Science experiments are a great way to inspire curiosity, engage kids in science and spend quality time with loved ones at home. So MEL Academy, an online science-teaching tool with the goal of making science education easy, interesting, and effective, is helping families cope with current stay at home orders by making all their webinars and VR lessons free for the next three months.
It’s like the Cooking Channel, except with live science teachers who guide you through safe hands-on science experiments and fundamental scientific concepts for at home learning.
When you sign up on the MEL Academy website, you’ll find detailed information for a variety of live webinars including subject, topic, and age range. You’ll receive an email with a link to access the webinar and a list of household materials to prepare, so you can follow along with the experiment in real time. Teachers and scientists demonstrate each experiment, explain the underlying science and concepts and live chat during the presentation.
Every webinar lasts 45 minutes and includes an explanation of the science topic and the DIY science experiment demonstrations. There are four live lessons every day, between 8am and 2pm EST. Students seem to love the ability to live chat with the teacher, which is very different from one-way television or YouTube videos.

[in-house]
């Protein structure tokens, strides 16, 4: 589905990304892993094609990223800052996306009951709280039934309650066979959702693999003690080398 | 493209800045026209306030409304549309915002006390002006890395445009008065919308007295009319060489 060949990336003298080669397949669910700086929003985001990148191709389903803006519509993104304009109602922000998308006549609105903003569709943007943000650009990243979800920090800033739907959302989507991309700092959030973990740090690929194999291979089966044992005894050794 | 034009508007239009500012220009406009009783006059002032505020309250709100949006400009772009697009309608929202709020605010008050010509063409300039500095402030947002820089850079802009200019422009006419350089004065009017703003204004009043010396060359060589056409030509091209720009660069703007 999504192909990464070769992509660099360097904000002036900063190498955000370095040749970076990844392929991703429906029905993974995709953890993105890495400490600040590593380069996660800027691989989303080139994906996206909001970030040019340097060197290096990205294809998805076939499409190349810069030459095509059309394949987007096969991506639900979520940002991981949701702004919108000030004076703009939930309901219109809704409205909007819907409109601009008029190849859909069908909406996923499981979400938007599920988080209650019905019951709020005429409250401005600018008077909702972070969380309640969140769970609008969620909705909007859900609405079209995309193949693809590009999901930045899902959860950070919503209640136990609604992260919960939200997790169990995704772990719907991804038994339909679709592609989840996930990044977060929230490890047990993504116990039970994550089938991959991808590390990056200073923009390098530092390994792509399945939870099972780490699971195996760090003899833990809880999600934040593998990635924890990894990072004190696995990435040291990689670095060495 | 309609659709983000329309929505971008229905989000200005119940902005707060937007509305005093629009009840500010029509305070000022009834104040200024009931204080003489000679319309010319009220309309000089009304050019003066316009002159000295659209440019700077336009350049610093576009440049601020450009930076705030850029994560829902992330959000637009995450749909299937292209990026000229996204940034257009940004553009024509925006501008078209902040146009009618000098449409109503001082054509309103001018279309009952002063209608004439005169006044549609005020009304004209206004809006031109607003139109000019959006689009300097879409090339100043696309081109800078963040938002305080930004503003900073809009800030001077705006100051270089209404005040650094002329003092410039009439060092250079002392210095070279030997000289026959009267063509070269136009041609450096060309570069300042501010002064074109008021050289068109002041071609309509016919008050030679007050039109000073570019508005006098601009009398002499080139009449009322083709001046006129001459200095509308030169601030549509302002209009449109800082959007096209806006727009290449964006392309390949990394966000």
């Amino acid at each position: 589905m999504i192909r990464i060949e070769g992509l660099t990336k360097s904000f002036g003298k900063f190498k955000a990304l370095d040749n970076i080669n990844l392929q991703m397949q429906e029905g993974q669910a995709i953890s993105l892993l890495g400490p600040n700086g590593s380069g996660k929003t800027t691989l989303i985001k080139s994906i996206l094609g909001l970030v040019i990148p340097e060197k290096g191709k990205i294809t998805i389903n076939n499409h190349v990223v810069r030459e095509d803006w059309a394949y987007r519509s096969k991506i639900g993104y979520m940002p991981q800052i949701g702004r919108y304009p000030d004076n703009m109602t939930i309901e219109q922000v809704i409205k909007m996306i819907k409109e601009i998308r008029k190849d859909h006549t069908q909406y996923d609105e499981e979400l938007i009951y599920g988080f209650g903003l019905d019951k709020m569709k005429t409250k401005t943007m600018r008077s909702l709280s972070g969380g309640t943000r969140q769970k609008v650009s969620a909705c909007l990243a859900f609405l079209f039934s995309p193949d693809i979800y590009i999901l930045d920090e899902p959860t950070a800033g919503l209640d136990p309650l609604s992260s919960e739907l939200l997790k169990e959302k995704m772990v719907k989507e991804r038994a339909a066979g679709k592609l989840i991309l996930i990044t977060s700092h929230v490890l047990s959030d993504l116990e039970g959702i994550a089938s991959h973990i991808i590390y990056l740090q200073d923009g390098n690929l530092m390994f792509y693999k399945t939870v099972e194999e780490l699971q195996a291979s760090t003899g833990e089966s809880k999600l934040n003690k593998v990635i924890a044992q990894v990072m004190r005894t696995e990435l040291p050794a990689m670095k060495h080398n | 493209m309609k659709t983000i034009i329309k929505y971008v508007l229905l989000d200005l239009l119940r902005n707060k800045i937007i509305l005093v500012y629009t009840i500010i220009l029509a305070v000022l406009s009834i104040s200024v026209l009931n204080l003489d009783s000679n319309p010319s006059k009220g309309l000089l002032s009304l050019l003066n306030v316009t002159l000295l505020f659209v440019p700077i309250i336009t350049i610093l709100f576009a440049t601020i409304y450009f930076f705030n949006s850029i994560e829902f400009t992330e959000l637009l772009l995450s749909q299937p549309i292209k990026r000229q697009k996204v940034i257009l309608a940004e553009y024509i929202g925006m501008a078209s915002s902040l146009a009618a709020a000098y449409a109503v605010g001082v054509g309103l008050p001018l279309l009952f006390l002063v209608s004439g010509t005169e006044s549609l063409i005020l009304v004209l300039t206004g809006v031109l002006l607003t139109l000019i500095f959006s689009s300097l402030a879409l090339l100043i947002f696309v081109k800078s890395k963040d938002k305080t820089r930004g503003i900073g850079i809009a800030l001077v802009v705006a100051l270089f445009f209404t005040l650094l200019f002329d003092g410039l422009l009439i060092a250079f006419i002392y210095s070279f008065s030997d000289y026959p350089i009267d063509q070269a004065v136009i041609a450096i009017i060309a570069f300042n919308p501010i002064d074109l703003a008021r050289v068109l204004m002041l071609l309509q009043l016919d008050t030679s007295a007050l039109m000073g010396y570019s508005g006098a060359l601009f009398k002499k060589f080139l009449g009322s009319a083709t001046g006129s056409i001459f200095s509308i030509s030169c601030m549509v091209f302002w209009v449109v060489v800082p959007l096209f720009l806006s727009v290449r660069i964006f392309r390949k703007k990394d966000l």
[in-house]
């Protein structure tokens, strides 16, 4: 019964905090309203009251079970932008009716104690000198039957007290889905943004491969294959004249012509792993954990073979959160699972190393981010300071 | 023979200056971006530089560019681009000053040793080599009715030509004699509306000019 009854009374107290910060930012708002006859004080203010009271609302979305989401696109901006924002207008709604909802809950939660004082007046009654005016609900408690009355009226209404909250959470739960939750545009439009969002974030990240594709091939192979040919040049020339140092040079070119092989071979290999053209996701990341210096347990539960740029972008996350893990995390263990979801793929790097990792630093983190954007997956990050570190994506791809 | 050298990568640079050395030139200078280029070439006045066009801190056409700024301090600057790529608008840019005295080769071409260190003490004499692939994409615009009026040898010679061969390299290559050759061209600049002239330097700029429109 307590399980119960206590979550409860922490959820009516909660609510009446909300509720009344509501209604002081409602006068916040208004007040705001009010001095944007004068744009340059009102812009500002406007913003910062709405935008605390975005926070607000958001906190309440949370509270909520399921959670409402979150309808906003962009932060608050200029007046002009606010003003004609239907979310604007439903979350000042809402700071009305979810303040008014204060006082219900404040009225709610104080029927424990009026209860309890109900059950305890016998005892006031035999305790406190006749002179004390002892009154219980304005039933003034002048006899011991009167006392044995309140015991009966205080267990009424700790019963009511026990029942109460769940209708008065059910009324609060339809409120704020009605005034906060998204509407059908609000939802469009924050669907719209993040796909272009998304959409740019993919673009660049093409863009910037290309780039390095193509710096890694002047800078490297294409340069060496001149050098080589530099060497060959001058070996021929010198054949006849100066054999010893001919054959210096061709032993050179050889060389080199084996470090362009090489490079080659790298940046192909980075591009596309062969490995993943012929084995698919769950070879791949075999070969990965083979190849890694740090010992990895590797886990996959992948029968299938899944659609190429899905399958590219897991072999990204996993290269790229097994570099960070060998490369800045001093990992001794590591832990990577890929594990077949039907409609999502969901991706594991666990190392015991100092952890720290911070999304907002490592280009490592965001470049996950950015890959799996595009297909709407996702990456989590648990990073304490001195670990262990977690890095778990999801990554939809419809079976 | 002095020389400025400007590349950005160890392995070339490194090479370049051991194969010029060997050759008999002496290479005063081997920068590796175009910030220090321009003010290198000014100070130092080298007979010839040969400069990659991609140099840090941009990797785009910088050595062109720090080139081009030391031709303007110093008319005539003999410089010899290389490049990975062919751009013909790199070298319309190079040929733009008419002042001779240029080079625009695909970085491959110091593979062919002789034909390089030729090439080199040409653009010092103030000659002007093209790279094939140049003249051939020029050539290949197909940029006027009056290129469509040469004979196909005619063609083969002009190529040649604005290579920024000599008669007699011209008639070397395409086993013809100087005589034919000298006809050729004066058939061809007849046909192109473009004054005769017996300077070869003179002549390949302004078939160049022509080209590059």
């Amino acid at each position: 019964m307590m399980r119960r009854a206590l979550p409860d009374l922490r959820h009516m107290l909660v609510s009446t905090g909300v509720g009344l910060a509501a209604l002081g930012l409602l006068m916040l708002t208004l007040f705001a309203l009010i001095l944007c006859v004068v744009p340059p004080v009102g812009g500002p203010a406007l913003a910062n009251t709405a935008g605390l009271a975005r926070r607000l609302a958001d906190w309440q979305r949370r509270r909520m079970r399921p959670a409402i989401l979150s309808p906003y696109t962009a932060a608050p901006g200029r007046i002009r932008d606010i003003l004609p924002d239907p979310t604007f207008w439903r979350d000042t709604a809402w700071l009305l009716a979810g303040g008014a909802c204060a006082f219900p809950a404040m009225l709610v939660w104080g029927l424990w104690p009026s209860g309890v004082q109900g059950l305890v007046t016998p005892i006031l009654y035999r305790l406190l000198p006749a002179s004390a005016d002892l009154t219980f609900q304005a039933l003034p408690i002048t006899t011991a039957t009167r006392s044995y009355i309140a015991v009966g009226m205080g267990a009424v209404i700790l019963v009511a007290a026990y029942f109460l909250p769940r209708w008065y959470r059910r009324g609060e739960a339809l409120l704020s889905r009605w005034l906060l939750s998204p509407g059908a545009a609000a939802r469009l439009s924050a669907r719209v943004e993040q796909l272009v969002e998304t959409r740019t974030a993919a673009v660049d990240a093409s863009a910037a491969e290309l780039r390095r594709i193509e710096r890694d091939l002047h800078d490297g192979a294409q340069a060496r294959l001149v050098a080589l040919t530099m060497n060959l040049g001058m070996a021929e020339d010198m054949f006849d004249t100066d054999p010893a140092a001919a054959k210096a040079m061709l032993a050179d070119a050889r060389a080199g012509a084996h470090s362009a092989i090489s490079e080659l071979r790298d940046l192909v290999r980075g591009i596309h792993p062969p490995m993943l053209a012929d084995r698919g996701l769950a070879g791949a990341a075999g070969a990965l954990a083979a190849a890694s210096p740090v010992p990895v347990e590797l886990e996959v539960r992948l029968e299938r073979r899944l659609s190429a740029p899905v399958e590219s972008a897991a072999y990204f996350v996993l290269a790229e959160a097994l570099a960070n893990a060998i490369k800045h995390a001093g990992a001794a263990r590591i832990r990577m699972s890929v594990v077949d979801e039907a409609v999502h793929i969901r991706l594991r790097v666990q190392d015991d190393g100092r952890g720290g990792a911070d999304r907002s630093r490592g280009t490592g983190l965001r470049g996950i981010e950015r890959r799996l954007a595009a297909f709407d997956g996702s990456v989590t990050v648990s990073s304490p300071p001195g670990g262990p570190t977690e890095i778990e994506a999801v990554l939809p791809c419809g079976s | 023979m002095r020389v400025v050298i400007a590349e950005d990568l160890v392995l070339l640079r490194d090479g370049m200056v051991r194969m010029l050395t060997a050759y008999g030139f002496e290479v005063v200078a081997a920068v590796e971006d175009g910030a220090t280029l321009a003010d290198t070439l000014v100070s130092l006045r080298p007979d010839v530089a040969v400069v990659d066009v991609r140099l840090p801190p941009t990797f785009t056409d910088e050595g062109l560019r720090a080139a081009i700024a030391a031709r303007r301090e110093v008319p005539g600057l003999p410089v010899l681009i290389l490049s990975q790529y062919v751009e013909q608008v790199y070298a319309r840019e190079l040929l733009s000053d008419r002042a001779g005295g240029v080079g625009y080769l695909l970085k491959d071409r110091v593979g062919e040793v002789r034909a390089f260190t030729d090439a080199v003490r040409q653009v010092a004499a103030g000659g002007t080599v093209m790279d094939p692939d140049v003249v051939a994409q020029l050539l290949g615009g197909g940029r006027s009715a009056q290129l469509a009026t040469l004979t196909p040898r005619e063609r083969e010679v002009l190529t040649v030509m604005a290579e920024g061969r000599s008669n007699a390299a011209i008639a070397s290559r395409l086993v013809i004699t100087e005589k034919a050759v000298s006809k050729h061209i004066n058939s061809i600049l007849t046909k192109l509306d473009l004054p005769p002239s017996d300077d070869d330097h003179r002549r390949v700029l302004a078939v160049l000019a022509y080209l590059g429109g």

You can also check out MEL Academy previously recorded science lesson webinars. And if you decide you’d like to go further, MEL also offers chemistry subscription boxes delivered monthly as well as chemistry lessons in virtual reality that follow a standard K-12 curriculum.
Happy science-ing everybody!
- Substantial undocumented infection facilitates the rapid dissemination of novel coronavirus (SARS-CoV-2) – Science Magazine
- England coronavirus testing has not risen fast enough – science chief – The Guardian
- Coronavirus Tests Science’s Need for Speed Limits – The New York Times
- Trump Falsely Distorts New York Times COVID-19 Science Story – FactCheck.org
- This is the brightest supernova ever seen – Science Magazine
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- ‘Oumuamua might be a shard of a broken planet – Science News
- College of Arts and Science converts thriving academic programs to departments – Vanderbilt University News